By Southern Pulse Staff & Network
A slew of over-reaching analyses have been written about the impact of Brexit on Latin America specifically and on emerging markets in general. While the UK’s decision to leave the EU certainly impacts the region in a limited fashion, Latin American governments have taken note of the media attention and are prepared to make Brexit a great scapegoat for their ongoing economic problems for at least the next quarter. Mexico announced pre-planned budget cuts, including some controversial cuts in education, the day the UK voted to leave. Argentine officials are happy Brexit artificially weakened the peso. At least one official in Venezuela made the ridiculous suggestion that Brexit was part of the economic plot against the Maduro government. Expect to see additional Latin American governments in the coming weeks point their fingers at the UK and Europe.
Among the very real impacts of Brexit occurred in Ecuador, where the government delayed a new bond issuance because they knew Brexit would (fairly or not) increase the perception of risk and the premiums demanded by investors. It’s a subtle reminder that in spite of the ideological similarities, Ecuador is run by an economics PhD, while Venezuela is run by people who are far less qualified to manage an economy.
Clashes between protesting teachers and government forces in Mexico have left several dead in the state of Oaxaca and disrupted several other cities in the country, including the capital and Monterrey. Southern Pulse sources have pointed to the potential infiltration of the protests by more radical groups. Those groups are making plans to keep the disruptions ongoing through 2018.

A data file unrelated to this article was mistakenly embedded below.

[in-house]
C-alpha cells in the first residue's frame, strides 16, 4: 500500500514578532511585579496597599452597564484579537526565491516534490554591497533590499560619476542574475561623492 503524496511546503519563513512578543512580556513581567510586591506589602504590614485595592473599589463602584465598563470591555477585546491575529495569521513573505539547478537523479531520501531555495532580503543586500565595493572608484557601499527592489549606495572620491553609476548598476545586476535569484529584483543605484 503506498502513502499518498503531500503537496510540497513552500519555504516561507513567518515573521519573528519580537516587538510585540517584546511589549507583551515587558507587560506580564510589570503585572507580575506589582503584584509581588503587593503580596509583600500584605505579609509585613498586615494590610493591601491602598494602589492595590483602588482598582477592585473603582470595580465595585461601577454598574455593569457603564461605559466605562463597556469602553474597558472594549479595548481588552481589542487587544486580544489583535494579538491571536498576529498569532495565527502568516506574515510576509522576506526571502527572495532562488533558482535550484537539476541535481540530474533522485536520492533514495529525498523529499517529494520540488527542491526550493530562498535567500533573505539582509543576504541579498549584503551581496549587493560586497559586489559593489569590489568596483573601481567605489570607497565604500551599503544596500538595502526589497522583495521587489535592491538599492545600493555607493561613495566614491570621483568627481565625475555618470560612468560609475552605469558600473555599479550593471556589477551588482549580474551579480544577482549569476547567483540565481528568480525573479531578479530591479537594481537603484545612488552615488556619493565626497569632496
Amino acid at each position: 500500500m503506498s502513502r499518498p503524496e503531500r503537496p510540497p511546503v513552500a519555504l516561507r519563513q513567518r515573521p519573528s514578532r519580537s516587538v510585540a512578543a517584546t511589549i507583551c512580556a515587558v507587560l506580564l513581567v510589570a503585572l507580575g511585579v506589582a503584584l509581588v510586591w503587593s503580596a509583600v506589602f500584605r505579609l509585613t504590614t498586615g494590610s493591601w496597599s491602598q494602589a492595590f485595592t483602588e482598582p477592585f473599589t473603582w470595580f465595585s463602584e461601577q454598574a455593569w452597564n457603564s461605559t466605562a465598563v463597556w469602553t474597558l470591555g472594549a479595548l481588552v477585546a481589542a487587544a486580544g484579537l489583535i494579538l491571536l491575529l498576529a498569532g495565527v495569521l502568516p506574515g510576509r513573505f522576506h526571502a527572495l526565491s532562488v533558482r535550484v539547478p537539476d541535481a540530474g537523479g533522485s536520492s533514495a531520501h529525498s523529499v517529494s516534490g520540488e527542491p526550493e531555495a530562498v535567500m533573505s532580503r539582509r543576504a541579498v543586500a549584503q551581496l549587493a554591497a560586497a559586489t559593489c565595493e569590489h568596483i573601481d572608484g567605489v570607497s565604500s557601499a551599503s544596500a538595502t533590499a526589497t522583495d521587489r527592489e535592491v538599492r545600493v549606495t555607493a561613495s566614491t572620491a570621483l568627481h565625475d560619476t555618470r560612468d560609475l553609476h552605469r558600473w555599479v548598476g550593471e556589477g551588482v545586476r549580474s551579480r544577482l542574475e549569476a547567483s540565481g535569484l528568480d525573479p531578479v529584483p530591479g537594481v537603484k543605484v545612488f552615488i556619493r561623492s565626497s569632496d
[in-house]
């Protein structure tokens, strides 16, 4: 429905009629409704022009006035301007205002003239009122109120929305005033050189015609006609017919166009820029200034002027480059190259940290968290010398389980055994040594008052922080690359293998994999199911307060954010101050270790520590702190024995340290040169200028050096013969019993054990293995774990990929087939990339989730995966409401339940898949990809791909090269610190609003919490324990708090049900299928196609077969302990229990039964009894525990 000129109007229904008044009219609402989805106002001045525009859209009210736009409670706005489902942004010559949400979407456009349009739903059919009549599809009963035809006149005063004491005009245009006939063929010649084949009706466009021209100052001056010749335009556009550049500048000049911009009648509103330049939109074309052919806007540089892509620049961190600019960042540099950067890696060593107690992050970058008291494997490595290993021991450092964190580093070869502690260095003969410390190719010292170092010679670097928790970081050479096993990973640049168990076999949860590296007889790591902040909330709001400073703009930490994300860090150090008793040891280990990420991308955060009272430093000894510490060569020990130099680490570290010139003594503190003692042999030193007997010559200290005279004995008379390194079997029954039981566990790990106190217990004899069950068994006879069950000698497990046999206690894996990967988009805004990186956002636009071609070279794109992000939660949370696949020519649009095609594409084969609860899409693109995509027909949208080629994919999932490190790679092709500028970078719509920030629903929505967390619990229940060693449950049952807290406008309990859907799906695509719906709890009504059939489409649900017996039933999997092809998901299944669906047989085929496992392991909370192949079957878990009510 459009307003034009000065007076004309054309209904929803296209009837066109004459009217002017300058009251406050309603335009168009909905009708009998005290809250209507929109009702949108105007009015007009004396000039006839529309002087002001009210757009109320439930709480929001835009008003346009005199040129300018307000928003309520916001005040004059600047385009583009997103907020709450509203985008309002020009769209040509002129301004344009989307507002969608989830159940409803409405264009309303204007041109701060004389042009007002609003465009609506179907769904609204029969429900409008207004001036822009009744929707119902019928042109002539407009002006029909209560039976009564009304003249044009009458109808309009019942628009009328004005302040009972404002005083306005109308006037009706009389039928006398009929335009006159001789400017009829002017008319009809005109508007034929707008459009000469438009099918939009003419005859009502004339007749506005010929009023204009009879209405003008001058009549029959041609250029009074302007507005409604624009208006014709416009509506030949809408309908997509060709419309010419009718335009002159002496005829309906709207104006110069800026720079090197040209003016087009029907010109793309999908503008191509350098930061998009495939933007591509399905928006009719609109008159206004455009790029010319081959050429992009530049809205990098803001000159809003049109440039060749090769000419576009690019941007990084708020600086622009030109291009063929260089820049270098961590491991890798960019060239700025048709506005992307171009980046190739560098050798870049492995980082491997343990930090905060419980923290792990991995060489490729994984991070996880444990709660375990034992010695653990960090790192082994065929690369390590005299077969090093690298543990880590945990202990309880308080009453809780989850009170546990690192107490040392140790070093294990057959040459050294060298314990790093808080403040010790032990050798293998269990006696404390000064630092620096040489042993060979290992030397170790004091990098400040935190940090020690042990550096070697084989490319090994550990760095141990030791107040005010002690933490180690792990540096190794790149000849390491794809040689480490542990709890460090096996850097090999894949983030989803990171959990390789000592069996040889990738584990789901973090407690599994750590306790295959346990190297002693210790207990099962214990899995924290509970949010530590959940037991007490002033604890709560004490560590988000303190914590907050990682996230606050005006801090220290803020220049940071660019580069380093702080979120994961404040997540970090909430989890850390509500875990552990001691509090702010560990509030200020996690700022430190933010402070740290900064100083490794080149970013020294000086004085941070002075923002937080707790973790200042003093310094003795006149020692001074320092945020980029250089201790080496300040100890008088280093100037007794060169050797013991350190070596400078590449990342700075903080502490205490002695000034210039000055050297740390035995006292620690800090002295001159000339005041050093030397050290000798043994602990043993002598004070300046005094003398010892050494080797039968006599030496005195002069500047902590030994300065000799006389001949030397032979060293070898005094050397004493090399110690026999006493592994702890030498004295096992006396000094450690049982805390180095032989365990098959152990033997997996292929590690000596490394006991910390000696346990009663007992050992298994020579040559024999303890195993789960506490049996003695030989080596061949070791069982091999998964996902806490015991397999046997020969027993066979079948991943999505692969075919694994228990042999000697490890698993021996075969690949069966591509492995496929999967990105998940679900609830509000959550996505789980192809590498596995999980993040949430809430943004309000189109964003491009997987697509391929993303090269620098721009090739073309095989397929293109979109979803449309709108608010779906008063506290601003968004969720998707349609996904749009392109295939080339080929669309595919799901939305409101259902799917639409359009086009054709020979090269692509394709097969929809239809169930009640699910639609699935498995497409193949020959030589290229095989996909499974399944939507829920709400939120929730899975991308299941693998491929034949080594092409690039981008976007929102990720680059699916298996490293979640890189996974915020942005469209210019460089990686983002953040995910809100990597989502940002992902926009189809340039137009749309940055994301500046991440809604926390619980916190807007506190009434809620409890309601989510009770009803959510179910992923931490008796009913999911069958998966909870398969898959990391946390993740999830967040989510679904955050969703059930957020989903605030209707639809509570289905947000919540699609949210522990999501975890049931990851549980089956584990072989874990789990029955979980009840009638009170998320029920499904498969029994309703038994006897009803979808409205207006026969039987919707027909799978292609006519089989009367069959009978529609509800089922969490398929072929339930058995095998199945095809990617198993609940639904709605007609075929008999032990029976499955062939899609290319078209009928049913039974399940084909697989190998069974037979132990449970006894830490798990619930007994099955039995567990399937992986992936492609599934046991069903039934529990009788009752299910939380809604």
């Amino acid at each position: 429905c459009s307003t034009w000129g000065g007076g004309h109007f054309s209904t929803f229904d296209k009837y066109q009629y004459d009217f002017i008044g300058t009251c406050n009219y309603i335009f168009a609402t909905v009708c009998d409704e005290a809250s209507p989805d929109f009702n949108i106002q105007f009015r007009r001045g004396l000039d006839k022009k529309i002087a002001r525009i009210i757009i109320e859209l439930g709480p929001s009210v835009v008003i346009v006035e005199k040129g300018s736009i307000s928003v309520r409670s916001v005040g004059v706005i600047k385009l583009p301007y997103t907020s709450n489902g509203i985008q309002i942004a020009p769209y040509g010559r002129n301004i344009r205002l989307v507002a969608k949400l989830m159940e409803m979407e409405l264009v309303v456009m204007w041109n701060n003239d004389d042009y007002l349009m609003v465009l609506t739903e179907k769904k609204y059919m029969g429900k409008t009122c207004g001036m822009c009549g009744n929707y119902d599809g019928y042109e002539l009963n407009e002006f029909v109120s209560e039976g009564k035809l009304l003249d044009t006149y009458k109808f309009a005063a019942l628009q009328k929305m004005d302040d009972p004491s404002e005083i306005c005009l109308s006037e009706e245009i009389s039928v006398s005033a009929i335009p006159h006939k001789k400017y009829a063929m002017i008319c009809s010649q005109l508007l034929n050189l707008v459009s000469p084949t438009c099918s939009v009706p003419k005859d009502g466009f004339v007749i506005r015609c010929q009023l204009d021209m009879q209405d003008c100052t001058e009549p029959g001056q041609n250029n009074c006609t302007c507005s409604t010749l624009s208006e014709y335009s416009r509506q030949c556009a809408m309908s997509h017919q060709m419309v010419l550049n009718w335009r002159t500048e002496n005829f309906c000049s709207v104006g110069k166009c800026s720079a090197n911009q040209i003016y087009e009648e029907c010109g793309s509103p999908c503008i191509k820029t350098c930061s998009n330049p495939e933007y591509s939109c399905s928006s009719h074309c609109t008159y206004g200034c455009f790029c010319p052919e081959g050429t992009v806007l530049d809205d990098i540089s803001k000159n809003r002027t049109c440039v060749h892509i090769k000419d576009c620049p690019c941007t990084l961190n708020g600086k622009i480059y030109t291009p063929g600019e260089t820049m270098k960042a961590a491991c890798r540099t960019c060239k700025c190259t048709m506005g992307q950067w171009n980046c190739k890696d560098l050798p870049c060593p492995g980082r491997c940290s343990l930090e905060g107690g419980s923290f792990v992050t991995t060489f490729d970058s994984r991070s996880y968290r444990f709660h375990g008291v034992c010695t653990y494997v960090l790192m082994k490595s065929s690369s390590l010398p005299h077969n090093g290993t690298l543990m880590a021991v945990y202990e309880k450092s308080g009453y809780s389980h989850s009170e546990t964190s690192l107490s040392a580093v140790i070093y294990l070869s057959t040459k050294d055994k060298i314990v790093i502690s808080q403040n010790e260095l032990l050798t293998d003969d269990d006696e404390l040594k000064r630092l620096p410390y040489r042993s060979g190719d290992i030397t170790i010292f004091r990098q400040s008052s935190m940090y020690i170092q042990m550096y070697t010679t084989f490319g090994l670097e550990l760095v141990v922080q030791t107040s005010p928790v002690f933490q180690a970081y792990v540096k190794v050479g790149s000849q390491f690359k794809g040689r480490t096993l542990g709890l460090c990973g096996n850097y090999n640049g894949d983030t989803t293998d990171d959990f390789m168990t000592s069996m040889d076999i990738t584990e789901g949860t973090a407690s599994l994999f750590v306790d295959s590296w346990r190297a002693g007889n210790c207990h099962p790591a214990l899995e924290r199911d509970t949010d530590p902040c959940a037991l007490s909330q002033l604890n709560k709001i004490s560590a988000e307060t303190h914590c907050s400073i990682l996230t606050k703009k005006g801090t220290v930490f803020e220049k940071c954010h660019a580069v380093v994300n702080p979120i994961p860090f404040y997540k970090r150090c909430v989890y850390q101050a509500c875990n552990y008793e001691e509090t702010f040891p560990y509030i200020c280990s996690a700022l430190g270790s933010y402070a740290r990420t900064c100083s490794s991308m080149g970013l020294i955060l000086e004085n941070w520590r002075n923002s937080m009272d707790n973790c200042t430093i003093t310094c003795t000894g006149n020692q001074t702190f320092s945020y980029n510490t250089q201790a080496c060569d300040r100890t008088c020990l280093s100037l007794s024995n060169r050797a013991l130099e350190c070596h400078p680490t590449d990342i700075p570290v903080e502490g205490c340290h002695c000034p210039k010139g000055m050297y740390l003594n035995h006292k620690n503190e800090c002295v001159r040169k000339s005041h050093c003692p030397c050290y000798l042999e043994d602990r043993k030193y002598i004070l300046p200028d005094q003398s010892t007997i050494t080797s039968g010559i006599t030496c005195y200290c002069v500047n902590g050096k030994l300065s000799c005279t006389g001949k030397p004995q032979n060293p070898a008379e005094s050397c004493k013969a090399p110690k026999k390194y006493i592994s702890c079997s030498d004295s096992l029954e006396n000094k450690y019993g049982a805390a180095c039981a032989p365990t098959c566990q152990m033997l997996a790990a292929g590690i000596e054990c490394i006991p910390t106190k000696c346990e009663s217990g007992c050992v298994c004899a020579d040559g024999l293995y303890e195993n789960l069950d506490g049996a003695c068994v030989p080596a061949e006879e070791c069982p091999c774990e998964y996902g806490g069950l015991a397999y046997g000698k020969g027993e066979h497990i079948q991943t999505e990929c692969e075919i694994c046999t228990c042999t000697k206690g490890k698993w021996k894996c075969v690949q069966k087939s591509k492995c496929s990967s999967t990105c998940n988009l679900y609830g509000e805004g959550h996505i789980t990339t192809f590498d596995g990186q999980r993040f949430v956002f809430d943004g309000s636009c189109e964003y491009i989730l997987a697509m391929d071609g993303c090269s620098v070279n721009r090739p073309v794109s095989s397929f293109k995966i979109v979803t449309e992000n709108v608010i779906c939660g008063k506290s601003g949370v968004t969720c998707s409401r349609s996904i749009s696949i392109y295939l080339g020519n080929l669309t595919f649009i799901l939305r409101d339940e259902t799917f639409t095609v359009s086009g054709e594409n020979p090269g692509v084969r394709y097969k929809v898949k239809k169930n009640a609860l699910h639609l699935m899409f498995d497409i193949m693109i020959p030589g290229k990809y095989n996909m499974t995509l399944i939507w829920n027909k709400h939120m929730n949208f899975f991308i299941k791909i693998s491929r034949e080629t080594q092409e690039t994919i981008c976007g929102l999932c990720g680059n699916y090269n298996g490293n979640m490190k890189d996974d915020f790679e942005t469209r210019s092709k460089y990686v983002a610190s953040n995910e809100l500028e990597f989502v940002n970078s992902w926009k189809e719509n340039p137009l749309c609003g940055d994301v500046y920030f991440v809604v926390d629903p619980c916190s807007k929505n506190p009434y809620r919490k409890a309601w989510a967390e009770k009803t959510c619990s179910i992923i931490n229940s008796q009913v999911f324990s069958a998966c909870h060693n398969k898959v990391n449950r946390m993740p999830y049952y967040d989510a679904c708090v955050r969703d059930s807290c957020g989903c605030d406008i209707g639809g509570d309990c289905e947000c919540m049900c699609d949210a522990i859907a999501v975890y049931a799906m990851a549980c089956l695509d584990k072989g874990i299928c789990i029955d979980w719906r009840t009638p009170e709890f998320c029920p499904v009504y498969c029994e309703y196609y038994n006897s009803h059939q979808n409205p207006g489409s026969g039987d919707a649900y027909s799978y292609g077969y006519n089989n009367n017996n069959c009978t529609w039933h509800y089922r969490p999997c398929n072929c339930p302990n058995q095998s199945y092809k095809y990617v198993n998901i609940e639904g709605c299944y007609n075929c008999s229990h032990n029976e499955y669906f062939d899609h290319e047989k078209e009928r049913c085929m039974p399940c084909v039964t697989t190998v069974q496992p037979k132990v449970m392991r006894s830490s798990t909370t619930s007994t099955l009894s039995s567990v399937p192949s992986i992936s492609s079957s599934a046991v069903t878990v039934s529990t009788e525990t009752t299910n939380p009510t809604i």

Intentional or not, the protests have specifically hit the political future of Education Minister Aurelio Nuño. The rising PRI star has been singled out by opposition leader Andres Manuel Lopez Obrador as at fault for the recent clashes and chaos.
The government of the state of Rio has warned of a crisis during the upcoming Olympics if more funding is not provided by the federal government. Groups of firefighters and police officers protested at the airport this week saying Rio would not be secure because paychecks were not being paid (which they haven’t). Sources inside Brazil insist that Brazil will do what it takes to find the funding to pull off a safe and successful Olympics. However, once the international attention moves on, the months after the Olympics could see these disputes flare up in a much worse form, as police fail to receive their salaries and other basic services provided by the state of Rio de Janeiro close down.